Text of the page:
I haven’t been back here for a while, and there’s a couple of reasons for that. First off, I ended up traveling for a number of weekends starting in late April/May. That was followed by a period of time where I needed to save money (to make up for all the money I spent on traveling — the barbecue opportunity cost). And then I was just lazy for a while. We’ll just call it summer barbecue/food research.
Anyways, here’s what I’ve been eating.
Way back in April — ancient history now — I took a weekend trip to Baltimore to eat crab cakes and listen to one of Matt’s friends sing at a piano bar. There was really only one other noteworthy thing about this trip. Don’t accept drugs from people on the street outside the hotel. You’ll end up punching people and passing out really early.
The next weekend I made a six-hour drive to Ithaca, New York, for a wedding. It’s a pretty quaint college town, and man, did it make me feel old. I encountered a double grilled cheese hamburger (technically a melt, if you want to get technical). I got a nice tour of Cornell as well.
Next up was New York, New York, a few weeks later. Instead of doing touristy stuff… I just ate. That included, among others, a fancy steakhouse, a Brazilian place, a ramen burger, dim sum, milk bar, a lobster roll and Italian food. In the future, you can expect a post on the differences of steakhouse steaks and homemade steaks and why they always look so different (along with complaints about price).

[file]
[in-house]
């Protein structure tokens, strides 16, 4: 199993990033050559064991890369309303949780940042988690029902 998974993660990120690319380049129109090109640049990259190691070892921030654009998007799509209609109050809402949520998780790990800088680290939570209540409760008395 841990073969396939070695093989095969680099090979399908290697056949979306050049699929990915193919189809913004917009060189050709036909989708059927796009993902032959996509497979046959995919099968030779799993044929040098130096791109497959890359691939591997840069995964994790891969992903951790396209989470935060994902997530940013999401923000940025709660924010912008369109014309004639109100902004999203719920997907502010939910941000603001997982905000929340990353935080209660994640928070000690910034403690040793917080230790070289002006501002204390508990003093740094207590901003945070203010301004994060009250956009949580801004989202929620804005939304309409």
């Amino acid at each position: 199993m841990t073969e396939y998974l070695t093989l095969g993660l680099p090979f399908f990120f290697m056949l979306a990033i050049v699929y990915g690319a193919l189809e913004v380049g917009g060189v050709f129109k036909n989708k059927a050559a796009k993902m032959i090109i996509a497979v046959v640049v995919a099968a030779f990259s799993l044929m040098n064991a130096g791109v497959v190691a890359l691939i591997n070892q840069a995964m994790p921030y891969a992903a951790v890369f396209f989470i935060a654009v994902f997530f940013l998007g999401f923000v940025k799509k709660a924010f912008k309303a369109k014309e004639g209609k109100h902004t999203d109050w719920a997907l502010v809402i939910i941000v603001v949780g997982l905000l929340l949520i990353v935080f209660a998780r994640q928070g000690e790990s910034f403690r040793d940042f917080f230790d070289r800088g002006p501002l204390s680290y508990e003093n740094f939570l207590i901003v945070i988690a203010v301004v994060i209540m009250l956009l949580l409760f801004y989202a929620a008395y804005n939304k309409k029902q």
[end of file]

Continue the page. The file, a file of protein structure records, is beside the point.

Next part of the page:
In the meantime, I got a new carbon steel pan (which I had actually thought was cast iron because the lady at Williams Sonoma failed to correct me when I asked). Current rules of engagement for steak involve indirect heat to around 110 degrees Fahrenheit and then a sear on both sides. This way, we get a nice medium rare with a more uniform sear. I’m still experimenting with this.
Stuart and I made hamburgers for his birthday a week or two after. I had planned on doing a brisket but got rained out. I’ve ended up making more burgers this summer than I have ever in my life.
And then I went to a cabin in Shenandoah. There was a gas grill. If your grill is ever not hot enough, just throw a slice of cheese down there; it’ll flare right up. Made some steaks too. Separately, I’ve also gained experience with gas grills at Matt’s and Paul’s apartments. Matt’s grill likes to particularly heat up in the very back, which I imagine has seen less use. The flames on Paul’s are really small for some reason and it’s hard to start. Not that I don’t appreciate gas grills — they certainly have some personality to them.
I also took a trip to Dallas and Austin. I ate barbecue (“research” as I like to consider it) and drank a bunch. It was tasty. I can never spell Micklethwait Craft Meats (MCM), but it has become one of my most visited barbecue places since I’ve moved. Per usual, we overestimated how much we could eat, but then followed up with alcoholic milkshakes.
I probably should have spent some of the past few weeks working on some posts that I’ve saved up. I actually have like four posts worth of pictures, though there hasn’t been all much to talk about.
In any case, I’m back. I’ve been mainly doing less time-intensive meats such as steaks and burgers. I’m expecting to smoke a brisket this weekend with some new equipment and technique. I’ve been having some trouble fitting the entire brisket on and have been dealing with some heat issues, but I’m looking forward to finally cooking again. I expect barbecue activities to pick up again in the fall when there’s less travel.